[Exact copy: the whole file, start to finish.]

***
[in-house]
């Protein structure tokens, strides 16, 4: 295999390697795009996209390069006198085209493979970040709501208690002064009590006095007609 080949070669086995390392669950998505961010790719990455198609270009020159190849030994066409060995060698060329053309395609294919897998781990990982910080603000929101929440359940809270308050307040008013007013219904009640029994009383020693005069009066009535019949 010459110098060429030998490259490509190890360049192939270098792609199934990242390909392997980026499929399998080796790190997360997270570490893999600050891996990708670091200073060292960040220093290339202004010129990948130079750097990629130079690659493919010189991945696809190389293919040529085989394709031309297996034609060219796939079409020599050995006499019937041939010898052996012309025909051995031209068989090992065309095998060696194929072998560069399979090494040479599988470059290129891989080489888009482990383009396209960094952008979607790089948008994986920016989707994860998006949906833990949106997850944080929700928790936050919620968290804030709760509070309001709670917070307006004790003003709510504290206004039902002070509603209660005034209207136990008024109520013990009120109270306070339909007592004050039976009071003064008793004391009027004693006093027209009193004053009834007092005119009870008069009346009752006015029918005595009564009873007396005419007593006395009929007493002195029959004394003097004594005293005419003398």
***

[in-house]
């Protein structure tokens, strides 16, 4: 295999390697795009996209390069006198085209493979970040709501208690002064009590006095007609 080949070669086995390392669950998505961010790719990455198609270009020159190849030994066409060995060698060329053309395609294919897998781990990982910080603000929101929440359940809270308050307040008013007013219904009640029994009383020693005069009066009535019949 010459110098060429030998490259490509190890360049192939270098792609199934990242390909392997980026499929399998080796790190997360997270570490893999600050891996990708670091200073060292960040220093290339202004010129990948130079750097990629130079690659493919010189991945696809190389293919040529085989394709031309297996034609060219796939079409020599050995006499019937041939010898052996012309025909051995031209068989090992065309095998060696194929072998560069399979090494040479599988470059290129891989080489888009482990383009396209960094952008979607790089948008994986920016989707994860998006949906833990949106997850944080929700928790936050919620968290804030709760509070309001709670917070307006004790003003709510504290206004039902002070509603209660005034209207136990008024109520013990009120109270306070339909007592004050039976009071003064008793004391009027004693006093027209009193004053009834007092005119009870008069009346009752006015029918005595009564009873007396005419007593006395009929007493002195029959004394003097004594005293005419003398």